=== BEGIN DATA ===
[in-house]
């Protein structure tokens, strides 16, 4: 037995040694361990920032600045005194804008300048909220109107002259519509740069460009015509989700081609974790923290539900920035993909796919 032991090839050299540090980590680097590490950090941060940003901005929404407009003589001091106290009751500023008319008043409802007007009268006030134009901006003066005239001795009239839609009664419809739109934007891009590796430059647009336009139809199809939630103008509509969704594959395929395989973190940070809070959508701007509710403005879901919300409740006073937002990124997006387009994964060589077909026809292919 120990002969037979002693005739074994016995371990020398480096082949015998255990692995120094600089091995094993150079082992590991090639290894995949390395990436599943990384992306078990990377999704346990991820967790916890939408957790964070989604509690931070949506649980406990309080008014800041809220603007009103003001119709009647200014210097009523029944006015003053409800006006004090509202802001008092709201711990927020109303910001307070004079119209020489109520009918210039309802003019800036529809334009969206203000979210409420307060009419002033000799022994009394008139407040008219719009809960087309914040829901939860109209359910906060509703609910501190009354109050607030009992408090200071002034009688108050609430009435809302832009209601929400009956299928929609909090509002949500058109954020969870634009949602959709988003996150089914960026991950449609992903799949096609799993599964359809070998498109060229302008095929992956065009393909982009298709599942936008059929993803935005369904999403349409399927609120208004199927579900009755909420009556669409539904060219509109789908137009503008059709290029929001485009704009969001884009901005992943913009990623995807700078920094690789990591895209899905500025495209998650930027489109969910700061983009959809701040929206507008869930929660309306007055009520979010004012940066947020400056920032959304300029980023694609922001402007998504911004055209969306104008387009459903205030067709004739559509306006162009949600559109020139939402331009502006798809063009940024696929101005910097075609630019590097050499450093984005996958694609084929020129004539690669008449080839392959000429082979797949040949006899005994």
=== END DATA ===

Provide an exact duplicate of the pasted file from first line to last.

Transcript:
[in-house]
């Protein structure tokens, strides 16, 4: 037995040694361990920032600045005194804008300048909220109107002259519509740069460009015509989700081609974790923290539900920035993909796919 032991090839050299540090980590680097590490950090941060940003901005929404407009003589001091106290009751500023008319008043409802007007009268006030134009901006003066005239001795009239839609009664419809739109934007891009590796430059647009336009139809199809939630103008509509969704594959395929395989973190940070809070959508701007509710403005879901919300409740006073937002990124997006387009994964060589077909026809292919 120990002969037979002693005739074994016995371990020398480096082949015998255990692995120094600089091995094993150079082992590991090639290894995949390395990436599943990384992306078990990377999704346990991820967790916890939408957790964070989604509690931070949506649980406990309080008014800041809220603007009103003001119709009647200014210097009523029944006015003053409800006006004090509202802001008092709201711990927020109303910001307070004079119209020489109520009918210039309802003019800036529809334009969206203000979210409420307060009419002033000799022994009394008139407040008219719009809960087309914040829901939860109209359910906060509703609910501190009354109050607030009992408090200071002034009688108050609430009435809302832009209601929400009956299928929609909090509002949500058109954020969870634009949602959709988003996150089914960026991950449609992903799949096609799993599964359809070998498109060229302008095929992956065009393909982009298709599942936008059929993803935005369904999403349409399927609120208004199927579900009755909420009556669409539904060219509109789908137009503008059709290029929001485009704009969001884009901005992943913009990623995807700078920094690789990591895209899905500025495209998650930027489109969910700061983009959809701040929206507008869930929660309306007055009520979010004012940066947020400056920032959304300029980023694609922001402007998504911004055209969306104008387009459903205030067709004739559509306006162009949600559109020139939402331009502006798809063009940024696929101005910097075609630019590097050499450093984005996958694609084929020129004539690669008449080839392959000429082979797949040949006899005994």